facebook
twitter
search
search

First production AT-6 light attack plane takes to air

Aug. 21, 2013 at 4:24 PM

WICHITA, Kan., Aug. 21 (UPI) -- Beechcraft Corp. reports it has conducted the inaugural flight of its first production AT-6 light attack aircraft.

"This achievement highlights the tremendous effort of the entire Beechcraft team involved in the design, development and production of the AT-6," said Bill Boisture, Beechcraft chief executive officer. "We have seen a growing interest in the AT-6 from the defense establishment around the world and we are eager to provide proven reliability and a cost-effective solution to meet the light attack mission needs of our customers."

The AT-6 is a multirole, multimission aircraft system with state-of-the-art equipment such as the Pratt and Whitney PT6A-68D engine, CMC Esterline's mission modified Cockpit 4000, Lockheed Martin's A-10C-based mission system and L-3 WESCAM's MX-15Di sensor suite.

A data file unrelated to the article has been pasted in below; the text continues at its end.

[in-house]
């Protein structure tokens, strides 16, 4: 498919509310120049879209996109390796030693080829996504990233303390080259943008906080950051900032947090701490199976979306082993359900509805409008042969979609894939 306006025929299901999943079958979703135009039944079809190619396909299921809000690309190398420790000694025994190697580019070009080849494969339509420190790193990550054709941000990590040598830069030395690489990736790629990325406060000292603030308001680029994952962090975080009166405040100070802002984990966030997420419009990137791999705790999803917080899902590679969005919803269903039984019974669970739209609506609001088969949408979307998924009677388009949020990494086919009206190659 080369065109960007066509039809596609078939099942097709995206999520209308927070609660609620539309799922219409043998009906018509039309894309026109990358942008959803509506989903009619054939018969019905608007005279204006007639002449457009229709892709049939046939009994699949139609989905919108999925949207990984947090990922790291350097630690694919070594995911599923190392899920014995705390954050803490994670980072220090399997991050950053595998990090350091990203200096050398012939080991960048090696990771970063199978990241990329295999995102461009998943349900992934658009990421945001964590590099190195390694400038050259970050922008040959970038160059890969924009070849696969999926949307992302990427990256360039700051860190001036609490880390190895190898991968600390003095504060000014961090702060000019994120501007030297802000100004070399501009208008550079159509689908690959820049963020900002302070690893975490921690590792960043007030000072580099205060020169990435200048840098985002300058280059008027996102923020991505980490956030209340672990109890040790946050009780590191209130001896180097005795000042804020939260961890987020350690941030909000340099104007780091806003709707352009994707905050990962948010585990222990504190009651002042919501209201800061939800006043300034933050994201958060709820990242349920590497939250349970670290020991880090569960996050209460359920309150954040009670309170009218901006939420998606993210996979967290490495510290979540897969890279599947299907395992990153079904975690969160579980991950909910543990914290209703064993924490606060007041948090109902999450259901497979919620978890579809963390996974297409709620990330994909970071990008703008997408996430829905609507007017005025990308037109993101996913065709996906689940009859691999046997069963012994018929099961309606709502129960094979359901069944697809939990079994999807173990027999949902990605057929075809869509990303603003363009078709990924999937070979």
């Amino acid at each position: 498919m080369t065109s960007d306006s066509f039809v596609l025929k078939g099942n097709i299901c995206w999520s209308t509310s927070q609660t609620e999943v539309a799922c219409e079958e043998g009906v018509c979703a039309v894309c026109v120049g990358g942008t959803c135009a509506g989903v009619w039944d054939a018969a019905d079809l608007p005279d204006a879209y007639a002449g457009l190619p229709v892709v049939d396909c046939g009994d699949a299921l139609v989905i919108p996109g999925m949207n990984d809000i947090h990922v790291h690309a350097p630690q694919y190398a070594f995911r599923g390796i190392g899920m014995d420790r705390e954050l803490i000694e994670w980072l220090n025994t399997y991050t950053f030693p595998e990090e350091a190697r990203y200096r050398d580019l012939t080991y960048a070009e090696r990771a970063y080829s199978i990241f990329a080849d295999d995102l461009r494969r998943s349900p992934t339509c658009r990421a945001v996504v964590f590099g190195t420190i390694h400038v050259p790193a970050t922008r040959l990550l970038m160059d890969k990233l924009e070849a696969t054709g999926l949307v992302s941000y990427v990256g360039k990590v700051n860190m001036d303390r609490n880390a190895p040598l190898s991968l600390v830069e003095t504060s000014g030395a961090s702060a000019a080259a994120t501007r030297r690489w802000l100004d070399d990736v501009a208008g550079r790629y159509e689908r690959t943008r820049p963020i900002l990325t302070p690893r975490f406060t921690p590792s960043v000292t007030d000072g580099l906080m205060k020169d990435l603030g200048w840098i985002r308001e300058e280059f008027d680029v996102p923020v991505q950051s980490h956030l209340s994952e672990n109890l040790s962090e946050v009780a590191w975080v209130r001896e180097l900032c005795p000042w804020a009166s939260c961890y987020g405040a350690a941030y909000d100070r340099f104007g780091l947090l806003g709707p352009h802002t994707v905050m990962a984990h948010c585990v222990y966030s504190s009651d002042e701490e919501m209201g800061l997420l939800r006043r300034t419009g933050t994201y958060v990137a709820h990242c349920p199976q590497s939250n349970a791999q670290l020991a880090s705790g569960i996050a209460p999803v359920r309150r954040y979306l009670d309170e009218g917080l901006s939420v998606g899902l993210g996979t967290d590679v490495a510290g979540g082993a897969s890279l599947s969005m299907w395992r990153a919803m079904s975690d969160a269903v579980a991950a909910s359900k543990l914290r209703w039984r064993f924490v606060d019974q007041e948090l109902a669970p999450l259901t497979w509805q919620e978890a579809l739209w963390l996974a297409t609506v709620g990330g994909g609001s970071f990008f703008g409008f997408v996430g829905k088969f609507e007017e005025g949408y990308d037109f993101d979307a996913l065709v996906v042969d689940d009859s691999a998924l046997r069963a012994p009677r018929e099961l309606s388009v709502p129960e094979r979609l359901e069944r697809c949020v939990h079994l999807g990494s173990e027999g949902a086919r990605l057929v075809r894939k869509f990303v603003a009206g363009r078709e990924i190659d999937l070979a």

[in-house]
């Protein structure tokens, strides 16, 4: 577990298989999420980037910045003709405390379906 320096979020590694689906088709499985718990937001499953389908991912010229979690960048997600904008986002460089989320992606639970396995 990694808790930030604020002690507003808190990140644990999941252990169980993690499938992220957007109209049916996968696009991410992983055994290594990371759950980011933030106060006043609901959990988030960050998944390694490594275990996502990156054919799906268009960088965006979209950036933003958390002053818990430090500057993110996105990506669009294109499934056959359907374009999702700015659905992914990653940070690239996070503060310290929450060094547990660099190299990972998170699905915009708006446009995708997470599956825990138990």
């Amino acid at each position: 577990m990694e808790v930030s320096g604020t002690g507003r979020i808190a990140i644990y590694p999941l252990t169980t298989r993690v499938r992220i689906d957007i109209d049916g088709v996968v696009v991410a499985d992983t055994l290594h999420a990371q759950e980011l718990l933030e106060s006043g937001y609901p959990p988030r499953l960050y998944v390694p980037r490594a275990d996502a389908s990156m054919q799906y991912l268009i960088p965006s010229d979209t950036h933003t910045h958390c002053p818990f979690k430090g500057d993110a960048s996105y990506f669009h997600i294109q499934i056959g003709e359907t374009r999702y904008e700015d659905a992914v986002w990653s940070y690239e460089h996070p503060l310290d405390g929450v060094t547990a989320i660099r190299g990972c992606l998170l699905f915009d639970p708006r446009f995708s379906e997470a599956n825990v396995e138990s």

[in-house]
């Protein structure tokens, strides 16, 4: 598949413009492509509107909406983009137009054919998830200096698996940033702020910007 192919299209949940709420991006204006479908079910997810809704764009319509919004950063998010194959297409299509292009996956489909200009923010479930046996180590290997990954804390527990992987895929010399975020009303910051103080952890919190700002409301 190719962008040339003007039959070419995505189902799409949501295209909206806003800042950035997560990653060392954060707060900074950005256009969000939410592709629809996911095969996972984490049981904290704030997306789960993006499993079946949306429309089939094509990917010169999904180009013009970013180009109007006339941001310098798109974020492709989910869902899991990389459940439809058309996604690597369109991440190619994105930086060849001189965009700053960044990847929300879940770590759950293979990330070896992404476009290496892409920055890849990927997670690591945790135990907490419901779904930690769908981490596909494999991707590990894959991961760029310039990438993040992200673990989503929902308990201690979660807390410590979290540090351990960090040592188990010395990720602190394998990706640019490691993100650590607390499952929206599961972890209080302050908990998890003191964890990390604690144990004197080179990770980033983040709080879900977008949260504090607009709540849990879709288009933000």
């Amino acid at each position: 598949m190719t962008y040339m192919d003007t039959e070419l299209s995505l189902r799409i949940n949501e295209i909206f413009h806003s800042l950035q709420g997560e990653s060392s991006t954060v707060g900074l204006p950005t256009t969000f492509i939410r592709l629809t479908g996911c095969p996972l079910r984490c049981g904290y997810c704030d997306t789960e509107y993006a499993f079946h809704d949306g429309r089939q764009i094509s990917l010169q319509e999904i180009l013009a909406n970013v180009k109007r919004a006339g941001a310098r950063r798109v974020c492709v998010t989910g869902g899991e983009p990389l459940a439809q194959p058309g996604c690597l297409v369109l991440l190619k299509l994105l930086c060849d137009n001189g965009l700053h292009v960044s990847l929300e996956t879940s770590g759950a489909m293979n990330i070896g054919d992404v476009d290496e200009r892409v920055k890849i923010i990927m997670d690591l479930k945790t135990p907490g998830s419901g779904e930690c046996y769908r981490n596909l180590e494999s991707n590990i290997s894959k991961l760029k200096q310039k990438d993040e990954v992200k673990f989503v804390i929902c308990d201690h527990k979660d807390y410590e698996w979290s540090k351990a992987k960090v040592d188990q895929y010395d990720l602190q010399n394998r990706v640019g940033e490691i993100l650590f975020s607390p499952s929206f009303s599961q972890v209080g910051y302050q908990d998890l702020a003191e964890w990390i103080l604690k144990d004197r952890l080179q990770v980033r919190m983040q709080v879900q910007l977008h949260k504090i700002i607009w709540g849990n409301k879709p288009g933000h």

The aircraft is derived from the company's AT-6 trainer.

Beechcraft had offered the AT-6 to the U.S. Air Force for a program to equip Afghanistan with light attack aircraft. Embraer of Brazil, in partnership with Sierra Nevada Corp., won the contest, at least in part because Embraer's Super Tucano light attack aircraft was already in production and in service in a number of countries.

"This milestone event is thanks to the great teamwork of Beechcraft and our key supplier partners on this program," said Russ Bartlett, president, Beechcraft Defense Co.

"The AT-6 capabilities are robust. This light attack aircraft is outfitted with state-of-the-art equipment and avionics that will provide partnering nations with a proven air platform and weapons systems that are already in use by air forces around the world."

Like Us on Facebook for more stories from UPI.com  
Related UPI Stories
Latest Headlines
Top Stories
Kraft-Heinz merger forms world's fifth-largest food-beverage company
Aetna to acquire Humana for $37 billion in cash, stocks
New Zealand military receives medium heavy military trucks
BBC to lay off 1,000 people to make up for $234M in lost revenue
Ford recalls 432,000 North American vehicles over software bug